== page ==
BUNTE BRECCIA REVISITED: THE DISTRIBUTION AND SOURCE

46th Lunar and Planetary Science Conference (2015)
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BUNTE BRECCIA REVISITED: THE DISTRIBUTION AND SOURCE OF WATER IN THE EJECTA OF
RIES CRATER; GERMANY. A. Pietrek1, T.Kenkmann1 and D.Jung2 ,1Institute of Earth and Environmental Sciences- Geology, Albert-Ludwigs-University, Germany( [email protected]), 2Bavarian Agency of
Geology, Hof, Germany
Introduction: The Ries crater is a 26 km Miocene
complex impact structure in Southern Germany. It
formed in a target of a horizontally layered ~ 750 m
thick sedimentary succession of limestones, sand and
siltstones, claystones and marls overlying a Variscian
basement (mainly gneiss, granite and amphibolite [1].
A recent 3D compilation of the morphology and thickness distribution of the continuous Ries ejecta deposits
(Bunte Breccia, BB) [2] revealed a concentric ejecta
depression and a massive accumulation of ejecta similar to the morphology of Martian double layer (DLE)
craters. The Ries crater formed both in the presence of
an atmosphere and target volatiles. Vertical vents observed directly at the Suevite-BB contact document
that substantial amounts of water were present in the
BB and were vaporized after coverage with hot suevite
[3]. This study aimed to (1) detect where and to what
amount water was present during the excavation and
emplacement of BB, (2) to link that water to its preimpact source reservoir, and (3) to characterize the
influence of water on the emplacement process. Two
fully cored drillcores (Itzing, 7 km ESE of crater rim,
1.56 Rc, Otting, 3,5 km E of crater rim, 1.28 Rc) from
1976 were reevaluated (previously described by [4])
described in full length and studied in detail based on
36 handsamples and 31 polished thin sections (Fig.1).
Observations: Drillcore description: Itzing drill core
has a total length of 64 m with >52 m of BB. The BB is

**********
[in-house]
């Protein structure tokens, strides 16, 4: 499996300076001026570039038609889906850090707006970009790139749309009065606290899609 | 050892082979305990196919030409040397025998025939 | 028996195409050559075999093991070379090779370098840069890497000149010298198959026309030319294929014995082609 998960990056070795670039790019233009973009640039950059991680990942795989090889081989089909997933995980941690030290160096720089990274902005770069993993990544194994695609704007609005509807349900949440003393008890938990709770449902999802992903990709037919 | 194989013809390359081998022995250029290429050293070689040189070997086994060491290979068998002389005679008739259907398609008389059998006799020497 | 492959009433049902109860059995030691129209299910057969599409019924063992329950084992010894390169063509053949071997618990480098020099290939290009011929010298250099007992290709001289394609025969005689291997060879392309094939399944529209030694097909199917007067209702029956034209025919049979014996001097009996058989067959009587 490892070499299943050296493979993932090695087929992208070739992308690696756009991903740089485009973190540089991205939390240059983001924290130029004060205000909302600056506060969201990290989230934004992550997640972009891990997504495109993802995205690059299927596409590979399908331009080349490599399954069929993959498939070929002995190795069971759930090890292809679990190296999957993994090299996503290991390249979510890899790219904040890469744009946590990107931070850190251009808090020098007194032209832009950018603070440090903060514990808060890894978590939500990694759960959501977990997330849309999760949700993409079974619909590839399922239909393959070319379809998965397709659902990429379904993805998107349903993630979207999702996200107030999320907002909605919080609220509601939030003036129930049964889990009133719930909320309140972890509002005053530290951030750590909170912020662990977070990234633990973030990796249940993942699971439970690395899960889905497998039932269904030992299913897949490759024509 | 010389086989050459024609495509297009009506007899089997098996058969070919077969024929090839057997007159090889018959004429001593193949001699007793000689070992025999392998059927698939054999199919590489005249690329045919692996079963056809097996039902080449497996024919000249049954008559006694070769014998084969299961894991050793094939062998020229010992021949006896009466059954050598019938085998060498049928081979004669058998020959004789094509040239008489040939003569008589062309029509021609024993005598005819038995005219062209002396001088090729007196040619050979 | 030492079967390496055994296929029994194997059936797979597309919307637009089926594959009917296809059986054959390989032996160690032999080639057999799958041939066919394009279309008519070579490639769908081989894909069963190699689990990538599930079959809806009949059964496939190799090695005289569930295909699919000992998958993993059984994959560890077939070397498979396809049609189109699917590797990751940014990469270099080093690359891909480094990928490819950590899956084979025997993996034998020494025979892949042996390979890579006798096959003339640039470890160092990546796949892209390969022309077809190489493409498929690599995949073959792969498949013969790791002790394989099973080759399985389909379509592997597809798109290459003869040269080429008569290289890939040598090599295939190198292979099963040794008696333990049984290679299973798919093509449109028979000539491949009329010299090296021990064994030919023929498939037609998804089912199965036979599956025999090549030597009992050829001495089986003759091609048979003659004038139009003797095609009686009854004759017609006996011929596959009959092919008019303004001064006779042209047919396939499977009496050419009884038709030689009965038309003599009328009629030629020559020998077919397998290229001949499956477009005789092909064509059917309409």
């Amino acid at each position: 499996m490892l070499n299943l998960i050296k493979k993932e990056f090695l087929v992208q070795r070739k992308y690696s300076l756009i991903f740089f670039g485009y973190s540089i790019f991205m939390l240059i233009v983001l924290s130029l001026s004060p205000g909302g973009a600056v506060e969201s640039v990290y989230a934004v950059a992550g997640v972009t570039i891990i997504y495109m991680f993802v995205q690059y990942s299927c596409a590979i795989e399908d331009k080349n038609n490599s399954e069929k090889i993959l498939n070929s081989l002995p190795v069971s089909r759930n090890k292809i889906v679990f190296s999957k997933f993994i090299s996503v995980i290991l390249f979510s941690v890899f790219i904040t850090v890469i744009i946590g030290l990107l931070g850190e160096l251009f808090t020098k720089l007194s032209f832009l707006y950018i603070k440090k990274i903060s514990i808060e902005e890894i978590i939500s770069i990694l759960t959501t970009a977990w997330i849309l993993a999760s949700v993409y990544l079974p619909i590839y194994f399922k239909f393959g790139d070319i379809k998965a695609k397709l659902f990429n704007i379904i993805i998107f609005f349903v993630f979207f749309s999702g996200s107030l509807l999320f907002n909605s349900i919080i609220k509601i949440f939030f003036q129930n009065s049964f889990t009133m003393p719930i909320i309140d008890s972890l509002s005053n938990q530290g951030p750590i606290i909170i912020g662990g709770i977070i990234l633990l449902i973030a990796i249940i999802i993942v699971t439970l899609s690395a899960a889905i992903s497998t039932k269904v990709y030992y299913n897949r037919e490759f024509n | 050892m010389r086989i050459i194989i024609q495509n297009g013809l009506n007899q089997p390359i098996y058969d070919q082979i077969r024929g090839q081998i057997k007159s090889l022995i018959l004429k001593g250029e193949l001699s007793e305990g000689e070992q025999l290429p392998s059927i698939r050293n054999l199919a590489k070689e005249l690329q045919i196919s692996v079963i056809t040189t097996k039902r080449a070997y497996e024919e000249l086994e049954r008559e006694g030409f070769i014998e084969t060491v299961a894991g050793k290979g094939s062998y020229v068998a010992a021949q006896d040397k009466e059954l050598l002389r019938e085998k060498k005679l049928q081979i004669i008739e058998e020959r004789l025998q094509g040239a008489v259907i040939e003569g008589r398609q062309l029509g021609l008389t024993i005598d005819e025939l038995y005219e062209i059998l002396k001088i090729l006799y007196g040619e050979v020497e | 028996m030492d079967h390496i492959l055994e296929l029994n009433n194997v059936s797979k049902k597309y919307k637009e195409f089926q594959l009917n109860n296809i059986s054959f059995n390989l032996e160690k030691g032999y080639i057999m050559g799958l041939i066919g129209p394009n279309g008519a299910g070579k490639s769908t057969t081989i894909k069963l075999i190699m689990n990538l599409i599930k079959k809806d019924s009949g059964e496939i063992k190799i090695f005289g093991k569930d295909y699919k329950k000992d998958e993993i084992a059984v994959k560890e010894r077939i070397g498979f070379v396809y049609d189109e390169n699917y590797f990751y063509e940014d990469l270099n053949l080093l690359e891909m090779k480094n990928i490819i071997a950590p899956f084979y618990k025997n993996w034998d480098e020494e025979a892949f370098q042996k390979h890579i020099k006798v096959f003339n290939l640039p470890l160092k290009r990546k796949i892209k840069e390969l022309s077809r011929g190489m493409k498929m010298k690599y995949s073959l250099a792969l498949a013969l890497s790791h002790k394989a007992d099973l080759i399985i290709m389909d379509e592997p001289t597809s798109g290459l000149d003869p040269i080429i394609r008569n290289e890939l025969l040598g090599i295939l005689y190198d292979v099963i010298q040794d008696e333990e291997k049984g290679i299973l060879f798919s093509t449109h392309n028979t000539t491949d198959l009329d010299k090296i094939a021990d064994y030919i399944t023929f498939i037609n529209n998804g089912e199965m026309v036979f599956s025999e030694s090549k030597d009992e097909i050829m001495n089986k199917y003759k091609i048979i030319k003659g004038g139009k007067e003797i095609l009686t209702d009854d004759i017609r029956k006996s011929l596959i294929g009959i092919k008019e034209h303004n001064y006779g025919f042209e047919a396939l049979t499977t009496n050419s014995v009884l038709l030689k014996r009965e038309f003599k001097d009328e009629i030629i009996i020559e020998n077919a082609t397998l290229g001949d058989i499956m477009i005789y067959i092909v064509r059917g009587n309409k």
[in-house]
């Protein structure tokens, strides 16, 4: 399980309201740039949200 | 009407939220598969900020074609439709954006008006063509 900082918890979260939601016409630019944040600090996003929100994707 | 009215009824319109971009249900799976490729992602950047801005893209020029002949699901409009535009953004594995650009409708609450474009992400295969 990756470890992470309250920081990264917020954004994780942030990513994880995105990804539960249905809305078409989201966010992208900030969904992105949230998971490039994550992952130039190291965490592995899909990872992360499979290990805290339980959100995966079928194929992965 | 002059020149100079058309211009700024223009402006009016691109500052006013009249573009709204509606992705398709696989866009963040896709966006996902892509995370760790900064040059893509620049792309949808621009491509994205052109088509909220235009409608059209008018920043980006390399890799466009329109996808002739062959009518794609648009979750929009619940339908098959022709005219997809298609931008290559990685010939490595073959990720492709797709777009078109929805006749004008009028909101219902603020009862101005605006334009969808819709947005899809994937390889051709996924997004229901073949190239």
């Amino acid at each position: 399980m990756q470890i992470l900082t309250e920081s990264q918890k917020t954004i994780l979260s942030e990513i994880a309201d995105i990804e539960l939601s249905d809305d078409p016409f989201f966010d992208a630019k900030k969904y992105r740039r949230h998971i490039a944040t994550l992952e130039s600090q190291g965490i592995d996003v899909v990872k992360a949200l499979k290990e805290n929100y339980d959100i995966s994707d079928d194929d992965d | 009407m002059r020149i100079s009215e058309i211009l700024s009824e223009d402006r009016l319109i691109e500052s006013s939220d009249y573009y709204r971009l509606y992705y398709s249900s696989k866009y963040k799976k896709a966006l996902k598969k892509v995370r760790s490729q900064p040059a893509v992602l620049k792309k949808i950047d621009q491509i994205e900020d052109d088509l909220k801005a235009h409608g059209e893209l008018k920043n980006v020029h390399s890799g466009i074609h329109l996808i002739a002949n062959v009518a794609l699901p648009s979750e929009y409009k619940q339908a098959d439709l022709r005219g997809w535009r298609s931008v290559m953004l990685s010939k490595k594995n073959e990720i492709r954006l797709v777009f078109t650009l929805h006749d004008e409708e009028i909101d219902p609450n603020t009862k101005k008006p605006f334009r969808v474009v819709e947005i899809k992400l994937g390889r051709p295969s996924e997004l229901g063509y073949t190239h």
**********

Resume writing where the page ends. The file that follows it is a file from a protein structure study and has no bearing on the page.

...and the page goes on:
a succession of interlayered monomict or diamict crater
derived breccias deposited over a polymict basal layer
enriched in local material in contact with the
authochthonous Malmian limestone. Unit I is a 16,55
m thick crystalline Breccia mixed with red and white
Keuper sandstone and claystones. Unit two (16,5522m) is a Liassic Black shale Breccia with inclusions
of red Keuper clay fragments, interlayered with a
monomict marl breccia with mortar texture. The Liassic black shale has retained its original sedimentary
stratification and shows mainly brittle in situ fracturing
with subordinate local weak plastic deformation. Unit
III (22-37,8m) is a several decameter thick swirly mixture of different white and red Keuper sands and clays,
interrupted by solid blocks of a pale green-red mottled
Keuper clay. Unit IV (37.8-52,1m) is a succession of
monomict or diamict limestone breccias and a polymict
polymict breccia phase with a clayey to silty, brownish
matrix and between estimated 20 and 40% clasts from
the whole range of the sedimentary range of the target.
Over 80% of clast are limestone or Tertiary clays, with
an increase of Tertiary clays with depth. Clasts are angular except for finely laminated Tertiary clays, which
are intensely plastically deformed. The ratio of Tertiary
increases with depth, both in matrix and clast content
of the polymict breccia.The boundary to the autochthonous Malm is not distinctive and was estimated to lie at
around 52,1 m based on the degree of fragmentation
and displacement of the limestone.
Otting drill core has a total length of 69, 5 m with ~47
m of BB . It is topped by 9 m Suevite (Unit I, [4]). Unit
II (0,9-11,3m) is a succession of a polymict breccia
phase, a Keuper sandstone Breccia and silty to fine
sandy marls deformed by ductile flow. The shallower
polymict phase 1 (Unit III, 11,3-26,0m) has a brownish-gray clayey matrix and contains angular clasts from
the whole sedimentary range of the target. The clast
content is estimated 20-25 %. Unit IV (26-28,2m) is an
interlayering of the polymict breccia 1 and 2 with sharp